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Someone correct me if I'm wrong, but that's the exact vector point for a man-in-the-middle attack. First request over HTTP gets hijacked, redirected to a "secure" server, then you (the user) see the lock and go to town, secure in the knowledge that you're communications with this server are protected because they're encrypted.



Isn't that exactly why HTTPS sites are supposed to have expensive certificates issued by big companies? Otherwise the browser will display a big red warning message. If you ignore that warning, you deserve to be hacked.

If the request gets redirected to a HTTPS proxy site that the attacker has set up, that's a different story. But again, you should be checking what's in your address bar. No security system can rescue you if you can't tell the difference between "mail.google.com" and "mail.google.haxxor.com". But for those of us who actually read what's in the address bar, HTTPS is pretty good security.


Isn't that exactly why HTTPS sites are supposed to have expensive certificates issued by big companies?

There is virtually no cost associated with issuing a certificate. The fact that they are nevertheless prohibitively expensive for most private domains is partly responsible for the failure to adopt SSL on a broad scale.

Otherwise the browser will display a big red warning message.

While it is true that this warning is intended to protect users again man-in-the-middle attacks and other methods that redirect traffic away from the original source, it also prevents people with absolutely valid (but free) certificates from offering perfectly good encryption on their sites. This warning is misguided and does more to prevent the secure use of the web than anything else.

The remedies would be simple, but I guess commercial reasons prevent them from being adopted at the expense of everyday users.


> it also prevents people with absolutely valid (but free) certificates from offering perfectly good encryption on their sites. This warning is misguided and does more to prevent the secure use of the web than anything else.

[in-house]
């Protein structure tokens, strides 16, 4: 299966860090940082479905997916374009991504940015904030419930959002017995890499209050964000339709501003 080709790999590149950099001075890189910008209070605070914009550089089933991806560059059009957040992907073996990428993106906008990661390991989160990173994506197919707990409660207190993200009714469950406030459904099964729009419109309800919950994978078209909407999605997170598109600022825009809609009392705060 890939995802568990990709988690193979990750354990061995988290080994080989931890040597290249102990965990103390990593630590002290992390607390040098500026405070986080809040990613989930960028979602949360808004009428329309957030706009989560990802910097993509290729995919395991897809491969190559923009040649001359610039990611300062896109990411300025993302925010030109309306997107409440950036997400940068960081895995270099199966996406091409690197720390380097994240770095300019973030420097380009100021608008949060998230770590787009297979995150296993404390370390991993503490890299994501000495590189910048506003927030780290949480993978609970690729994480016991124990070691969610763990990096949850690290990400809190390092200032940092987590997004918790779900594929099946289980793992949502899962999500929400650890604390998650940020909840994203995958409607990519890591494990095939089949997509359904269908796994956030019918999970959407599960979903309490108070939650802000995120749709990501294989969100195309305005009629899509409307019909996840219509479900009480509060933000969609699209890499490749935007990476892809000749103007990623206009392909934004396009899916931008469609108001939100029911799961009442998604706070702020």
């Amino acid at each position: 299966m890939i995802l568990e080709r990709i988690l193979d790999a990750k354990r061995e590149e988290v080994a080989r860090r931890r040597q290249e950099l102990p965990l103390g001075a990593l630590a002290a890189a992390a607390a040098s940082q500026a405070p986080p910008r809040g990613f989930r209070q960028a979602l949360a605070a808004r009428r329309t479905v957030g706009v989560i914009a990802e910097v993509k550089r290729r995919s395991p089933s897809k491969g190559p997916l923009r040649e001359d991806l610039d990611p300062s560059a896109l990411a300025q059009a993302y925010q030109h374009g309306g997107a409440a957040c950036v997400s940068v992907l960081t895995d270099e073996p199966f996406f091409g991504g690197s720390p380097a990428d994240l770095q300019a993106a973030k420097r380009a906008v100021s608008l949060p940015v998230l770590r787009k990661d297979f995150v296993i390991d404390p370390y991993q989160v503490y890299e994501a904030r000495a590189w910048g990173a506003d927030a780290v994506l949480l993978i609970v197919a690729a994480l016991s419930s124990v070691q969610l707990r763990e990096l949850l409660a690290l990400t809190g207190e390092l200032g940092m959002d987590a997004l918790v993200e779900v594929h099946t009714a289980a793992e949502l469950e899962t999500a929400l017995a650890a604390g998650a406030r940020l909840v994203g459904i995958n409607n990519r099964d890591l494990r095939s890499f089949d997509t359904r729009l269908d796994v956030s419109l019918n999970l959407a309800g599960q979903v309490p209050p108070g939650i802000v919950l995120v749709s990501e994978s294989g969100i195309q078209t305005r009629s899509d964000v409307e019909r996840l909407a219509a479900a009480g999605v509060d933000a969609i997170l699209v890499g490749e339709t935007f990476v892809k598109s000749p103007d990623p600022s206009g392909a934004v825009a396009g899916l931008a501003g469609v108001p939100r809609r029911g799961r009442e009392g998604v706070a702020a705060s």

Accepting self-signed certificates would not be a good solution. Anybody can sign a certificate with "www.facebook.com" in the Common Name field. Your communication would be encrypted, but you'd be communicating with the wrong guy. SSL was designed to provide both encryption and identification. Self-signed certificates provide only encryption.

Besides, certificates are already quite cheap if you know where to buy them. RapidSSL costs as low as $12/yr, which is just slightly more than the cost of a domain name, and it's recognized by all browsers including IE6. I wouldn't consider it "prohibitively expensive" if it costs less than two lunches.

There are, of course, many other ways in which the existing infrastructure is inadequate. Take a look at the list of CAs that your browser automatically trusts. It's a mess. But it's not easy to implement an alternative that can provide both encryption and identification with the degree of reliability that the current infrastructure has. Some kind of social trust mechanism might work, but we're a long way from standardizing on anything of the sort.




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